reacts more quickly to increases in round trip delay than to decreases
(e.g., Mills, RFC-889).

Some people might say that the answer is simple: just constrain the round
trip time to some arbitrary limit, say, 30 or 60 seconds, but there are real
problems with this. Just how do you pick this "arbitrary" value? Through
measurement? Just like the Dow Jones average, any number you see today is
almost guaranteed to be exceeded tomorrow. If the delay through the
Internet exceeds your arbitrary timeout limit, you start retransmitting
unnecessarily, further adding to whatever it is that is causing the large
delay in the first place. Perhaps we need robots to stand in the office of
every protocol hacker:

        WARNING WARNING DANGER WILL ROBINSON!
        ARBITRARY PROTOCOL TIMEOUT DETECTED!
        EVENTUAL CONGESTION COLLAPSE IS NOW GUARANTEED!
        (SOONER OR LATER)

A Better Way

Thinking there *had* to be a better way, I devised and implemented the
following rules:

1. If a segment being ACKed was sent only once, update the estimated round
trip time and recompute the timeout interval. (This is standard behavior).

2. If a timeout occurs, back off the timeout timer interval (e.g., double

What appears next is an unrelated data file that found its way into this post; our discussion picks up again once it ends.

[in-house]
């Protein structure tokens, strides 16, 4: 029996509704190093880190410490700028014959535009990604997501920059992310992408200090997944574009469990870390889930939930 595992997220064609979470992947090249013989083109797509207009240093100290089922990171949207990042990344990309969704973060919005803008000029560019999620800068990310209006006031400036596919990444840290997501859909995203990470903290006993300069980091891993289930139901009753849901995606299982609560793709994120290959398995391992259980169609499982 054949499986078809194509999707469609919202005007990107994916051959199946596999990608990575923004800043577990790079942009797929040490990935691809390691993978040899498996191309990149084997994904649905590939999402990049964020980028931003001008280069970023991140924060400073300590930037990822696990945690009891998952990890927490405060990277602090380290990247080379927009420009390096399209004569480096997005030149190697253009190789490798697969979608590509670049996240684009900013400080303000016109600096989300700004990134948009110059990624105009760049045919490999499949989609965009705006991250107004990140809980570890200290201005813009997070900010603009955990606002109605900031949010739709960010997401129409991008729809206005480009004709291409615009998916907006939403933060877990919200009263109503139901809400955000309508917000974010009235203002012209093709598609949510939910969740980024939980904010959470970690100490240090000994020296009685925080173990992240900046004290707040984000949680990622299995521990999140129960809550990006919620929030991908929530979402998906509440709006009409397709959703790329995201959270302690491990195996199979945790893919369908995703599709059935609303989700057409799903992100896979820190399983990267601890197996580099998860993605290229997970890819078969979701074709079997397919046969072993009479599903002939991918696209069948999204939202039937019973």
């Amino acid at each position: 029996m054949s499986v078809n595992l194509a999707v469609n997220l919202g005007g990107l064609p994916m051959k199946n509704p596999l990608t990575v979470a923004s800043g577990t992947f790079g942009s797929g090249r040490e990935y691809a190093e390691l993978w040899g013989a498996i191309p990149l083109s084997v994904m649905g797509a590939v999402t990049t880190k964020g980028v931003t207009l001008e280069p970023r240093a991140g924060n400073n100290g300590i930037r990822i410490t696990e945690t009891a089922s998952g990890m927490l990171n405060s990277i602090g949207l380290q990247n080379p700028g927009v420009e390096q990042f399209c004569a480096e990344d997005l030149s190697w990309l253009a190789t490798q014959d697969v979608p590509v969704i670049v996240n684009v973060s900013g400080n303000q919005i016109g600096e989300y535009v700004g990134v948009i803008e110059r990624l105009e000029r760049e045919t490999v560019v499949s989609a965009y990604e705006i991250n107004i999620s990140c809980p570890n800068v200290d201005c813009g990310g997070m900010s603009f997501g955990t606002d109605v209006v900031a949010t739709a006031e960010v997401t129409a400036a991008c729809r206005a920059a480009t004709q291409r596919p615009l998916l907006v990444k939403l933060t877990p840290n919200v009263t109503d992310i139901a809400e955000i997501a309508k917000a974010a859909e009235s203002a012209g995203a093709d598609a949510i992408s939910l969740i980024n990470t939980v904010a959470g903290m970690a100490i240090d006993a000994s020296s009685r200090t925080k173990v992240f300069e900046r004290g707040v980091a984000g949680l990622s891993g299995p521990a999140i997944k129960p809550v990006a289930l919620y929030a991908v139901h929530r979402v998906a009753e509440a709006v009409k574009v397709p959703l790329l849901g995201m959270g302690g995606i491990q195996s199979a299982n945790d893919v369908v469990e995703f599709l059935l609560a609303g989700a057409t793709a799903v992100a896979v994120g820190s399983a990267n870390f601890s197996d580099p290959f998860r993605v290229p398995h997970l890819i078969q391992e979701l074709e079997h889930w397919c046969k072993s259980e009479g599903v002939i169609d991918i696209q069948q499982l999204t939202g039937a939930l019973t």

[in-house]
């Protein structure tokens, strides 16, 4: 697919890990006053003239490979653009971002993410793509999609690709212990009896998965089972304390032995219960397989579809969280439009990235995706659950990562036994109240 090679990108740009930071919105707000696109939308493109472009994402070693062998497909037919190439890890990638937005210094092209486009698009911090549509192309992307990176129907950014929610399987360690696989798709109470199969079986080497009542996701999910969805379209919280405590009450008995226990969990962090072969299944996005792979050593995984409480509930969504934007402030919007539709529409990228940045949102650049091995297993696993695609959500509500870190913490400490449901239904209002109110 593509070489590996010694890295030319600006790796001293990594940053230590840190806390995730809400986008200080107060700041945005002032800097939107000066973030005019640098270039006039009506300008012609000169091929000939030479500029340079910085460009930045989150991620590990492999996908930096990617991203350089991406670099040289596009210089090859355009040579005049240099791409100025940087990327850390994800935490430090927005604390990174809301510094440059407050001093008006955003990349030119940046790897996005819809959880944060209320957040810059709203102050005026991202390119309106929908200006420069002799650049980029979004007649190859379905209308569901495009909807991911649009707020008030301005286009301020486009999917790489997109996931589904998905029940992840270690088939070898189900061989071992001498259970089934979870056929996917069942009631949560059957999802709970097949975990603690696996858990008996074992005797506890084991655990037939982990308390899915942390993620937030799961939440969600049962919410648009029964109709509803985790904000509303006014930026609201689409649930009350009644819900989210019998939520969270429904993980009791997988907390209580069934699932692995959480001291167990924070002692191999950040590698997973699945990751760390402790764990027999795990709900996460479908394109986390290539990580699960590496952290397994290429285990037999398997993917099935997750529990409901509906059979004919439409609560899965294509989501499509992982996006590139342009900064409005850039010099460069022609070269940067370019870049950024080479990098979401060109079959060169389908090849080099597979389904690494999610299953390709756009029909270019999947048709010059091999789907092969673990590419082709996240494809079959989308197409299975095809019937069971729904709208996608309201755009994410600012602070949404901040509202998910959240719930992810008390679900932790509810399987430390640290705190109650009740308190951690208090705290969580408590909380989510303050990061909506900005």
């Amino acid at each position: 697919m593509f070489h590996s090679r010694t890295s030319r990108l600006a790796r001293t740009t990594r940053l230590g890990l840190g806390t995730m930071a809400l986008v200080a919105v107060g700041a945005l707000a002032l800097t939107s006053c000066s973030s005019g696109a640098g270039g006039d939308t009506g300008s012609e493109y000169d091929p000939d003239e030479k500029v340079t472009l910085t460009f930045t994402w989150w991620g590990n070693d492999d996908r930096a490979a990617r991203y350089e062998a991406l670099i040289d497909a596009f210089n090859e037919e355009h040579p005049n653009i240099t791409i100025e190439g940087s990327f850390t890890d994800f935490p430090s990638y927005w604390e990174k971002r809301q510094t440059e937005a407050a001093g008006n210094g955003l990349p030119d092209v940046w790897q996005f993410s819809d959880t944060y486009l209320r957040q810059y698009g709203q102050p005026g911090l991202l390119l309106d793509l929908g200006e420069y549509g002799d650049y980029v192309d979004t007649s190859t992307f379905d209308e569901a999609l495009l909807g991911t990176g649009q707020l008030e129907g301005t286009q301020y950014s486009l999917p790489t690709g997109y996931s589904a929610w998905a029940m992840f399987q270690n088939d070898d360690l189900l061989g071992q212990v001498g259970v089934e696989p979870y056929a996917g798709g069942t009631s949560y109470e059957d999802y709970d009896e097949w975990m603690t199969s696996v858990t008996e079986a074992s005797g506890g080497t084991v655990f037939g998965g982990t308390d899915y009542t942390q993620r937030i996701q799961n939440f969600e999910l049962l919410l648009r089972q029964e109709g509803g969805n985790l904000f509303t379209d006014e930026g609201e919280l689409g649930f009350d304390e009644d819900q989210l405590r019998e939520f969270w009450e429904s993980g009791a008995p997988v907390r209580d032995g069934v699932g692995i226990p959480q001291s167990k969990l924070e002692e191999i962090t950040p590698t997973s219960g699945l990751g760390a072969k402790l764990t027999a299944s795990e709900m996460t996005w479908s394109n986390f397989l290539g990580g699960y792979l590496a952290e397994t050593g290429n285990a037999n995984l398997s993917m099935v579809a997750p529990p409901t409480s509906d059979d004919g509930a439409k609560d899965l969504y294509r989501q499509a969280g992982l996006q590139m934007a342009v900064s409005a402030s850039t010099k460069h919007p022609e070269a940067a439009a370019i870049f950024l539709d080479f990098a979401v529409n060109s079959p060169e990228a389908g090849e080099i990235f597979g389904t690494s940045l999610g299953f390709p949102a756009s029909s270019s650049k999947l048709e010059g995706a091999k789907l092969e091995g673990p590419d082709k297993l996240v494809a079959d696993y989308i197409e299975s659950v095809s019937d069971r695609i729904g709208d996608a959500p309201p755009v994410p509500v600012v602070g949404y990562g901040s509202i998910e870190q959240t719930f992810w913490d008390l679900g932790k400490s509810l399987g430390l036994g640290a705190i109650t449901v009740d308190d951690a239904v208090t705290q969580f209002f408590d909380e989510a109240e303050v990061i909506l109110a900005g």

it), retransmit the oldest unacknowledged segment, and restart the timeout
timer. (Again, nothing unusual).

3. When an ACK comes in for a segment that was sent more than once (i.e.,
retransmitted at least once) do NOT attempt to measure its round trip time;
leave the smoothed estimate alone. FURTHERMORE, KEEP THE BACKED-OFF TIMER
SETTING FOR THE *NEXT* SEGMENT, AND DO NOT RECOMPUTE IT FROM (BETA*SRTT) UNTIL
IT OR A LATER SEGMENT HAS BEEN ACKED WITHOUT A RETRANSMISSION.

The purpose of this last rule is as follows. If the retransmission was
caused by a too-small SRTT, keeping the backed-off timeout for the following
segment gives an ACK a chance to come back without the RTT measurement being
spoiled by an unnecessary retransmission. This gives a valid data point
that can be fed into the smoothed estimate, driving it toward its true
value. On the other hand, if the timeout was caused by the packet being
lost altogether, the estimated round trip time will not (and should not)
change. Only valid RTT measurements are fed into the smoother, and the
timeout is always backed off whenever retransmissions occur until valid RTT
measurements are again obtained.

This algorithm seems to work extremely well in practice. Even when the
packet loss rate is so high as to cause many packets to be lost in a row,
SRTT always reflects a "sane" value. If the network delay suddenly
increases, there may be a short period where the retransmission timeout
"oscillates" between a value based on the SRTT and the backed-off interval
necessary to allow an ACK to come back without a retransmission, but this
stops when the computed SRTT catches up with the current network delay.
Dave Mills' nonlinear algorithm shortens this period by allowing the
smoothed estimate to react more quickly to sudden increases, but even
without it the algorithm always converges.

Comments?

Phil Karn